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The Jenkins Report Commission

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Introduction

The Jenkins Report Commission On 29th October 1998 the 'Report of the Independent Commission on the Voting System' chaired by Lord Jenkins of Hillhead was published. The Report recommends the introduction of the Alternative Vote Top-up, commonly known as AV+. This report seeks to explain how the system will work and to look at how the system matches the four criteria concerning the electoral system for Great Britain, laid down by the Government. The four criteria were: ? Stable Government ? Extension of Voter Choice ? Maintenance of Constituency Link ? Broad Proportionality The commission's main recommendation is that the best alternative to the 'first past the post' system is a two-vote mixed system such as AMS [additional member system] or AV (alternative vote). Around 80 to 85% of MPs would continue to be elected on an individual constituency basis, but with the remainder elected on a 'top-up' basis which would reduce the disproportionality present in FPTP. ...read more.

Middle

The use of 'preference voting' in electing constituency MPs: as voters can rank candidates in order of preference, tactical voting in the constituencies will no longer be necessary and more votes will contribute to the result. ? The use of 'open lists' to elect MPs at county level: electors can choose between candidates on a party's list, rather than the choice being made for them by party committees ? Having 'top-up' lists for counties and cities, rather than for wider areas, ensures that MPs elected from lists will have more of a constituency link than might otherwise have been the case and partly meets the concern that the system creates two types of MP. ? The Society also welcomes the proposal that the voting system be evaluated after 10 years. The advantages and disadvantages of this new proposal: One issue which will be raised under this new proposal, is the existence of coalition governments. ...read more.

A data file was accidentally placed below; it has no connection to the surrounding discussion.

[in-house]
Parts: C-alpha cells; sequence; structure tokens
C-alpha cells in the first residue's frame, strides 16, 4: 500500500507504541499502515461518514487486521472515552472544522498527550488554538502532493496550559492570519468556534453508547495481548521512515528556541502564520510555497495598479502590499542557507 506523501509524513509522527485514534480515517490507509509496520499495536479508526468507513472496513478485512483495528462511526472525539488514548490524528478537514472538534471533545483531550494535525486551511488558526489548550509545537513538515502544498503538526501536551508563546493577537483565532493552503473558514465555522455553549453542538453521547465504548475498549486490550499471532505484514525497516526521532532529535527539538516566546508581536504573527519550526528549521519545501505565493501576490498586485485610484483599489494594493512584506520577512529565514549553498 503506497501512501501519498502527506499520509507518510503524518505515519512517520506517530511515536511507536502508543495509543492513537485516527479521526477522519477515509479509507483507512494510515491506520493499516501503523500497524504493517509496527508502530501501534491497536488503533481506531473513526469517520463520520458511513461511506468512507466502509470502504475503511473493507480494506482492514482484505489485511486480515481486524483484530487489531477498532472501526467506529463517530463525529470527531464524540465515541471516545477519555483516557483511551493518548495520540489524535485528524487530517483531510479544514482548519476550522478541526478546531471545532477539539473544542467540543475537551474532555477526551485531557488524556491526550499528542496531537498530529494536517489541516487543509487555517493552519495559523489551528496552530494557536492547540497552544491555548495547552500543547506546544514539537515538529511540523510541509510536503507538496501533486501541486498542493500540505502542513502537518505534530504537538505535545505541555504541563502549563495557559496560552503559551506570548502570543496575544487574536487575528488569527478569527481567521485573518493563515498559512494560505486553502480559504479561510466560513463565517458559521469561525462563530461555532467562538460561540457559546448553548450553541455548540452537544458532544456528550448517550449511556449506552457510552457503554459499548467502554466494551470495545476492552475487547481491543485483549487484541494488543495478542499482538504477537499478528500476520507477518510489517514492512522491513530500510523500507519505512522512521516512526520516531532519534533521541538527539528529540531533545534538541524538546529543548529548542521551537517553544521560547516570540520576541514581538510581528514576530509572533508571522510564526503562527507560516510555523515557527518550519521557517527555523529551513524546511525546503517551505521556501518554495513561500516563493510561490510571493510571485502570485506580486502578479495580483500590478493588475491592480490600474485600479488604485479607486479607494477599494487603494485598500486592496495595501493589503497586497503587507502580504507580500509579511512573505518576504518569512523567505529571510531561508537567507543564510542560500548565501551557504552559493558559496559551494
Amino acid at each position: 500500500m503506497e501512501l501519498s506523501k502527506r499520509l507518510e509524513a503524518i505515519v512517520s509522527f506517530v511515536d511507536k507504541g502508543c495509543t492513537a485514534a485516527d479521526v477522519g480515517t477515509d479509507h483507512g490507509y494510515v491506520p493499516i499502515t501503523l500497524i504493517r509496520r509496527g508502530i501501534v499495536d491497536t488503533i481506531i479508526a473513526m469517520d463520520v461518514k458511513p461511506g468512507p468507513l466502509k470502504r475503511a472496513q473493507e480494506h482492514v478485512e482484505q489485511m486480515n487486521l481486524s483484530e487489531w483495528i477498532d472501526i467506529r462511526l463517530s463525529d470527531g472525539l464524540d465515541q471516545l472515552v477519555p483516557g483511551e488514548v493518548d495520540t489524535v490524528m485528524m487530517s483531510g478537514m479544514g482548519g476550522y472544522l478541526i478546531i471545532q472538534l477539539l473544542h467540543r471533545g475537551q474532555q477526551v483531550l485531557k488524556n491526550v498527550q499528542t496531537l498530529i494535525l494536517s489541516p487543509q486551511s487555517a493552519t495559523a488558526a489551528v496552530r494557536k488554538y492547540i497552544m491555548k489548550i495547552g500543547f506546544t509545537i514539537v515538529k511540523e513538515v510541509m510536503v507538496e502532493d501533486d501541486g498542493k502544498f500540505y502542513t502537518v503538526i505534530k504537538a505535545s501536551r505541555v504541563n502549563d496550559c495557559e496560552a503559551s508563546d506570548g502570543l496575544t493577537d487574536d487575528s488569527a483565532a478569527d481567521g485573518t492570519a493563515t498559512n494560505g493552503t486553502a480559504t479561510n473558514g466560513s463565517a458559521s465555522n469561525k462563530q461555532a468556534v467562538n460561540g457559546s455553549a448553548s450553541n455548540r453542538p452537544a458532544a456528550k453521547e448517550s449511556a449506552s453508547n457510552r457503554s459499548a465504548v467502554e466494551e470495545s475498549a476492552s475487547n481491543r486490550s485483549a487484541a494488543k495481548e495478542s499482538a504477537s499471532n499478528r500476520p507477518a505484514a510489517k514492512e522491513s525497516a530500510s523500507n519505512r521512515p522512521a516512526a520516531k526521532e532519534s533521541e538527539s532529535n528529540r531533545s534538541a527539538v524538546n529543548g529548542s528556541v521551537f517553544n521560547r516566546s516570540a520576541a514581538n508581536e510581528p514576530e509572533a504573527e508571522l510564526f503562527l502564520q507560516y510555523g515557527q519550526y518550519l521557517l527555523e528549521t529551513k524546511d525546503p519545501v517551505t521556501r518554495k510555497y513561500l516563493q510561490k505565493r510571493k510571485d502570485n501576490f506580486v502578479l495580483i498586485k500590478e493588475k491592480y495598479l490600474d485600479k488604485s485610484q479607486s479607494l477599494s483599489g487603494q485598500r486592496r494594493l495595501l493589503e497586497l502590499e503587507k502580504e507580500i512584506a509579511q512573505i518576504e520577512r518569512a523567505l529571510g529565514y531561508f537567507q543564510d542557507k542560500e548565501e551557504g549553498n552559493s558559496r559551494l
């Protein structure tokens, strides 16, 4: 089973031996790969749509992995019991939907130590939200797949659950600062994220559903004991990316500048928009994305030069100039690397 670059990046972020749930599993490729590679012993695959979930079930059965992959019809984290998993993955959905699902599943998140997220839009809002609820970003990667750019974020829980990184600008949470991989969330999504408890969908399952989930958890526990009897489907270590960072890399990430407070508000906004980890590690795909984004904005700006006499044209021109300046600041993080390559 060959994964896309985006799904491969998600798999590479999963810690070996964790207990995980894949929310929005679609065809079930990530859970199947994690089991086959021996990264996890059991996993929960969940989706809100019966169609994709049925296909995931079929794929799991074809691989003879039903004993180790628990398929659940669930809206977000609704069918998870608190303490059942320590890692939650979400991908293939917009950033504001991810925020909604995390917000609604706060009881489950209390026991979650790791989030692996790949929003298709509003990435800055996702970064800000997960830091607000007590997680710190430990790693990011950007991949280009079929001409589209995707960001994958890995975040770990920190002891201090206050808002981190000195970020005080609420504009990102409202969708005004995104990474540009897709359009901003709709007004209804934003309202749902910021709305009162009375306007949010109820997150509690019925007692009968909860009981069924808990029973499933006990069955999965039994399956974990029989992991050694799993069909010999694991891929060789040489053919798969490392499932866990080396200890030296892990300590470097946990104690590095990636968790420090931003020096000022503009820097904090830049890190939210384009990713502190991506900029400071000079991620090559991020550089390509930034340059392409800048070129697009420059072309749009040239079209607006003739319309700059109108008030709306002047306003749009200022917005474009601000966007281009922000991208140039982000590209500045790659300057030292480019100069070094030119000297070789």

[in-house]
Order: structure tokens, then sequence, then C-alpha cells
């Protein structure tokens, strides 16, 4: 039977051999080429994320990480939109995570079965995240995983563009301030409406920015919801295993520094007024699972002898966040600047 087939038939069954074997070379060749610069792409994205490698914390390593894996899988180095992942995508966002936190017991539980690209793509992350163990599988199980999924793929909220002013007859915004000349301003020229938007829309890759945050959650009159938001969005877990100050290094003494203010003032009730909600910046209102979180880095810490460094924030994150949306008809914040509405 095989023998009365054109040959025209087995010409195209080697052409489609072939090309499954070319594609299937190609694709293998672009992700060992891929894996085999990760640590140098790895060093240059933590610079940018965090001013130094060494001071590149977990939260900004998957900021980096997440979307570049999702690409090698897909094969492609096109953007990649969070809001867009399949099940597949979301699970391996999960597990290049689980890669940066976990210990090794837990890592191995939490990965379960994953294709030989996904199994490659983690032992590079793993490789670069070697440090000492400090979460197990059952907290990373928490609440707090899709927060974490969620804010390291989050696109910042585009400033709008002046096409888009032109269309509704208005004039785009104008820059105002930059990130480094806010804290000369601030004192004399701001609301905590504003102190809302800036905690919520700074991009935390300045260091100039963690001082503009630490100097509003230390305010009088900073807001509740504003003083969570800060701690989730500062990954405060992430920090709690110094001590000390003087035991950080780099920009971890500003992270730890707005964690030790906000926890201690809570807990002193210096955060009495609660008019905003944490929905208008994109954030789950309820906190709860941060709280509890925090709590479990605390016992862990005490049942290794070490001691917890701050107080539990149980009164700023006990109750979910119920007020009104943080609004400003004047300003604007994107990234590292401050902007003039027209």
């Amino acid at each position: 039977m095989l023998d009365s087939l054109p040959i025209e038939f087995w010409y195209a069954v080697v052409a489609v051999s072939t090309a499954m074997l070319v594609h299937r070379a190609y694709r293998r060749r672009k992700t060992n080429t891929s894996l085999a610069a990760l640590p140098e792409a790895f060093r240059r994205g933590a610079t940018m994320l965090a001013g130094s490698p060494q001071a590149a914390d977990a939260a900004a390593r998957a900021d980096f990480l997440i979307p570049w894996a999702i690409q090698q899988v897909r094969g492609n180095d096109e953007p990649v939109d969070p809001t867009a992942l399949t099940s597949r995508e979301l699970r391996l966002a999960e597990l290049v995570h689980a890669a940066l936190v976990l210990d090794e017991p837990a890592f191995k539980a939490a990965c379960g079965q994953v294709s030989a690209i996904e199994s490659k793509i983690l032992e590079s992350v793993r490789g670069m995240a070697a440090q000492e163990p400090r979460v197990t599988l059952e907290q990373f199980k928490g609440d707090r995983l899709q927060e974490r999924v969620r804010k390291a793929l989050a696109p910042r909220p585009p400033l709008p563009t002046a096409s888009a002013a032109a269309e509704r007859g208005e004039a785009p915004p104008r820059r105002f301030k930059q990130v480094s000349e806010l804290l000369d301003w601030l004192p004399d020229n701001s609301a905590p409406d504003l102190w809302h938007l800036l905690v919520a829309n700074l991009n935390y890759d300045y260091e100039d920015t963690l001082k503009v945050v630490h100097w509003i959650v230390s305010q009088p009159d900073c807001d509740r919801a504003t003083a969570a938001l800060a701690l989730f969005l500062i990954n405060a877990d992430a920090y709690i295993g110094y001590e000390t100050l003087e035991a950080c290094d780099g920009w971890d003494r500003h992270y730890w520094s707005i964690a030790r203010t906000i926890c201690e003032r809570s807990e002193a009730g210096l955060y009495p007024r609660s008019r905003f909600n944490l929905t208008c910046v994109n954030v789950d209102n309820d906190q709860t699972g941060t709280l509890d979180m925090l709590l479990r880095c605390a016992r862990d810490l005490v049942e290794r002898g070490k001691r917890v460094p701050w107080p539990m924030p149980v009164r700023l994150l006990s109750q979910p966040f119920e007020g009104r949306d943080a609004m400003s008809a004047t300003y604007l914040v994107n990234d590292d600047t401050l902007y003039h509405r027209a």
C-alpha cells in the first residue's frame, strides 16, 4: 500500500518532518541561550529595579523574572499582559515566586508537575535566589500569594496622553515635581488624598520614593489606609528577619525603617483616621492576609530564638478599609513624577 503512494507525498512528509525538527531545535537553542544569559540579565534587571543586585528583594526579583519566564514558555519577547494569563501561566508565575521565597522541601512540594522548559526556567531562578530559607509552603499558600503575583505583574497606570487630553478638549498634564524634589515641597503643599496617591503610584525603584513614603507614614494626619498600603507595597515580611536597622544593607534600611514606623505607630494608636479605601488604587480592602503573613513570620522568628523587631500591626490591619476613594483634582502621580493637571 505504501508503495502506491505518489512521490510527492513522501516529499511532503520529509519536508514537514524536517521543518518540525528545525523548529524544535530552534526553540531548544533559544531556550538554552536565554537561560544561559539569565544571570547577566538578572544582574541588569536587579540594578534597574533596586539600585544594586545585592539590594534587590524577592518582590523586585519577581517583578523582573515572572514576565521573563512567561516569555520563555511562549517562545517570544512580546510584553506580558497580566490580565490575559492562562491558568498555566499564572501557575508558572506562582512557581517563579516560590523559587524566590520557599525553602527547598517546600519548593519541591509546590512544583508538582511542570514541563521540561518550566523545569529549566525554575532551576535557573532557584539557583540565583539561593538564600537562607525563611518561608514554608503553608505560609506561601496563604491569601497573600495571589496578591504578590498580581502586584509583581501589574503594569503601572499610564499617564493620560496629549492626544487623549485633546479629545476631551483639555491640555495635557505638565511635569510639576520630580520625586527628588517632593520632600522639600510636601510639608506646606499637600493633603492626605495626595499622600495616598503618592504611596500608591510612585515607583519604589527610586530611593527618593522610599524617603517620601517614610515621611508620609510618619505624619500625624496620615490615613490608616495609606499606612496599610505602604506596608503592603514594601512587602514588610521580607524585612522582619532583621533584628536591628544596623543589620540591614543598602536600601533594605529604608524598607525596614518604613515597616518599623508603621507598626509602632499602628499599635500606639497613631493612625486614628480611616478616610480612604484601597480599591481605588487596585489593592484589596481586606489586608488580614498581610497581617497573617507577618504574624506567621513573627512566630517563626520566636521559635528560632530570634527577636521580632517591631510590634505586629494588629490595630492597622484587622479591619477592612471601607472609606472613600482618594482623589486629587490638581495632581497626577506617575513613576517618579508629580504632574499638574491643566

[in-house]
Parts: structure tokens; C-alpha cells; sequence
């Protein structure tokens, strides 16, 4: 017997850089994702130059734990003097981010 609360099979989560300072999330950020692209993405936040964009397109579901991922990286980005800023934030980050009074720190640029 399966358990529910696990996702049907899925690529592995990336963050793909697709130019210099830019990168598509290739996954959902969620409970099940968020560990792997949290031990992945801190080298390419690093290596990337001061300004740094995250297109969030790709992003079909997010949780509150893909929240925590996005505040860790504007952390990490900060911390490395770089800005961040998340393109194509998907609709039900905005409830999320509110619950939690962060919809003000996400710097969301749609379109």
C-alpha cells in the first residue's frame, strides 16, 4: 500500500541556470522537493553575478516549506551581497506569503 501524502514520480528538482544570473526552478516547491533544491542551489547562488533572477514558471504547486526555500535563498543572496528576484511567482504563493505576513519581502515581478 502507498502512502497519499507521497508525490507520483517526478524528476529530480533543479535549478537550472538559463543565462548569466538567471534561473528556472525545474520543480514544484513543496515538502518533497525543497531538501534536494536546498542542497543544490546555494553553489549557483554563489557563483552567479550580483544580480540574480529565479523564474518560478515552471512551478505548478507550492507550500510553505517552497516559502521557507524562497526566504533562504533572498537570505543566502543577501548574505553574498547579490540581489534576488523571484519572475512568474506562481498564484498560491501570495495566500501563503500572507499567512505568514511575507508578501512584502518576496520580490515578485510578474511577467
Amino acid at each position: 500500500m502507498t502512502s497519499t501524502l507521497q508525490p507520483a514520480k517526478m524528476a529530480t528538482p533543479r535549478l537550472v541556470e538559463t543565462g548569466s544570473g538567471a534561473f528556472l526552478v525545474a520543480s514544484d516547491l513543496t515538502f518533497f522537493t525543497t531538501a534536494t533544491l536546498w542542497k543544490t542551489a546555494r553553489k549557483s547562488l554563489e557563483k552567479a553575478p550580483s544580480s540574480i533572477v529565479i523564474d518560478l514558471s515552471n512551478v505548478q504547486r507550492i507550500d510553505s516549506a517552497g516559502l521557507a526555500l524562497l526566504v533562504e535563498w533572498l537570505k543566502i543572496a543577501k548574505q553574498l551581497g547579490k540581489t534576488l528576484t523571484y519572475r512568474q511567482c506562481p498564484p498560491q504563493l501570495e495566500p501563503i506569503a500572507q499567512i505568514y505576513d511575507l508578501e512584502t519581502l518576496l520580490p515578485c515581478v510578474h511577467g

Conclusion

It will no longer be possible for political parties to use the line "They can't win here. If you vote for them, you will let X win". Also on the top-up lists, voters will be able to choose which candidate should represent the party of their choice. Given the size of the lists (they will be very small with no more than 3 names) parties will be able to adopt very similar selection procedures for the constituency seats and the top-up lists. Because top-up MPs are going to represent counties (or similar sized areas), it will be possible to make the County MPs accountable to their local parties in a similar way to the way MPs are accountable at present. The new system will still allow single party government where that is in tune with the mood of the country, but it will also encourage parties to work together. Parties will be able to tell their supporters to cast their second preferences for party X. ...read more.

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